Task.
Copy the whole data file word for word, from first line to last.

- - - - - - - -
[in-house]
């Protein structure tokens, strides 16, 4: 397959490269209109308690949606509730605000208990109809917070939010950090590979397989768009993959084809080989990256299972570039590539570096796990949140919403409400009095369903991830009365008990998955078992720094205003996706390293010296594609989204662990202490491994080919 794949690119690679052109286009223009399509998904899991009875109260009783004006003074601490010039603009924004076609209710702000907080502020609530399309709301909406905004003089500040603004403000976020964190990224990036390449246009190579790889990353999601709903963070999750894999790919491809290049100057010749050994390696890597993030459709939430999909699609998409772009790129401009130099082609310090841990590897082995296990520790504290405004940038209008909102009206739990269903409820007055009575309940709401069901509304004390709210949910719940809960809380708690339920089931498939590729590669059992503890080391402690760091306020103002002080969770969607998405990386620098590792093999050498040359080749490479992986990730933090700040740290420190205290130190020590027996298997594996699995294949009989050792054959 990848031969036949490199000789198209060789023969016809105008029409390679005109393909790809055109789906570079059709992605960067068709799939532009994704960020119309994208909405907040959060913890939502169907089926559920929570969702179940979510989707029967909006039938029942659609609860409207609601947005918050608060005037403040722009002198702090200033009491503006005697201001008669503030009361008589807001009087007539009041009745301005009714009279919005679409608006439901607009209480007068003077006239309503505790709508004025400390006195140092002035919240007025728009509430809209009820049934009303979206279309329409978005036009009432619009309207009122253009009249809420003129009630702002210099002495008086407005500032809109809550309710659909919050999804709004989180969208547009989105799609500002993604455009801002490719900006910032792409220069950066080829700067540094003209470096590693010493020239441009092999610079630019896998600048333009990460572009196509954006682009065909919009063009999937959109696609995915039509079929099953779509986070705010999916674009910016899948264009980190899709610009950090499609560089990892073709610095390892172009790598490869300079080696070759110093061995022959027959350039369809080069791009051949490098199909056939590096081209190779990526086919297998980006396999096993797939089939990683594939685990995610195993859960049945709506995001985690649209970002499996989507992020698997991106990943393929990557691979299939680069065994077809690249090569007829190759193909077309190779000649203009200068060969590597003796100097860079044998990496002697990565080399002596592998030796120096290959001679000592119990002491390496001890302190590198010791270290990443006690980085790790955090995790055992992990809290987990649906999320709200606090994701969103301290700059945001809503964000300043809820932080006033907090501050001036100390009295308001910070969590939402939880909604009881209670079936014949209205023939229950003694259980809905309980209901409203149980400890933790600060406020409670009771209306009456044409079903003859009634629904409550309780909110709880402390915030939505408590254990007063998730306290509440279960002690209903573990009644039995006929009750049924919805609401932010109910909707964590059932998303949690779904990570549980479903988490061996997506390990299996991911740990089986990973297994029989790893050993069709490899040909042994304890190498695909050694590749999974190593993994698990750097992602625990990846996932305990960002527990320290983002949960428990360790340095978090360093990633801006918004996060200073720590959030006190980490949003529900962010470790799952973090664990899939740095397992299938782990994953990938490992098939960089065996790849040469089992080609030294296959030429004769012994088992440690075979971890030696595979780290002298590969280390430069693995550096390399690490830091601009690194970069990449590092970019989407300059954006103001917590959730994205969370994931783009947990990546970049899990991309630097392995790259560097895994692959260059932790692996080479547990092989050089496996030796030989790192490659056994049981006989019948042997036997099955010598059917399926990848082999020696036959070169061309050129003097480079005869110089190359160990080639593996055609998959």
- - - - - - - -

[in-house]
């Protein structure tokens, strides 16, 4: 397959490269209109308690949606509730605000208990109809917070939010950090590979397989768009993959084809080989990256299972570039590539570096796990949140919403409400009095369903991830009365008990998955078992720094205003996706390293010296594609989204662990202490491994080919 794949690119690679052109286009223009399509998904899991009875109260009783004006003074601490010039603009924004076609209710702000907080502020609530399309709301909406905004003089500040603004403000976020964190990224990036390449246009190579790889990353999601709903963070999750894999790919491809290049100057010749050994390696890597993030459709939430999909699609998409772009790129401009130099082609310090841990590897082995296990520790504290405004940038209008909102009206739990269903409820007055009575309940709401069901509304004390709210949910719940809960809380708690339920089931498939590729590669059992503890080391402690760091306020103002002080969770969607998405990386620098590792093999050498040359080749490479992986990730933090700040740290420190205290130190020590027996298997594996699995294949009989050792054959 990848031969036949490199000789198209060789023969016809105008029409390679005109393909790809055109789906570079059709992605960067068709799939532009994704960020119309994208909405907040959060913890939502169907089926559920929570969702179940979510989707029967909006039938029942659609609860409207609601947005918050608060005037403040722009002198702090200033009491503006005697201001008669503030009361008589807001009087007539009041009745301005009714009279919005679409608006439901607009209480007068003077006239309503505790709508004025400390006195140092002035919240007025728009509430809209009820049934009303979206279309329409978005036009009432619009309207009122253009009249809420003129009630702002210099002495008086407005500032809109809550309710659909919050999804709004989180969208547009989105799609500002993604455009801002490719900006910032792409220069950066080829700067540094003209470096590693010493020239441009092999610079630019896998600048333009990460572009196509954006682009065909919009063009999937959109696609995915039509079929099953779509986070705010999916674009910016899948264009980190899709610009950090499609560089990892073709610095390892172009790598490869300079080696070759110093061995022959027959350039369809080069791009051949490098199909056939590096081209190779990526086919297998980006396999096993797939089939990683594939685990995610195993859960049945709506995001985690649209970002499996989507992020698997991106990943393929990557691979299939680069065994077809690249090569007829190759193909077309190779000649203009200068060969590597003796100097860079044998990496002697990565080399002596592998030796120096290959001679000592119990002491390496001890302190590198010791270290990443006690980085790790955090995790055992992990809290987990649906999320709200606090994701969103301290700059945001809503964000300043809820932080006033907090501050001036100390009295308001910070969590939402939880909604009881209670079936014949209205023939229950003694259980809905309980209901409203149980400890933790600060406020409670009771209306009456044409079903003859009634629904409550309780909110709880402390915030939505408590254990007063998730306290509440279960002690209903573990009644039995006929009750049924919805609401932010109910909707964590059932998303949690779904990570549980479903988490061996997506390990299996991911740990089986990973297994029989790893050993069709490899040909042994304890190498695909050694590749999974190593993994698990750097992602625990990846996932305990960002527990320290983002949960428990360790340095978090360093990633801006918004996060200073720590959030006190980490949003529900962010470790799952973090664990899939740095397992299938782990994953990938490992098939960089065996790849040469089992080609030294296959030429004769012994088992440690075979971890030696595979780290002298590969280390430069693995550096390399690490830091601009690194970069990449590092970019989407300059954006103001917590959730994205969370994931783009947990990546970049899990991309630097392995790259560097895994692959260059932790692996080479547990092989050089496996030796030989790192490659056994049981006989019948042997036997099955010598059917399926990848082999020696036959070169061309050129003097480079005869110089190359160990080639593996055609998959």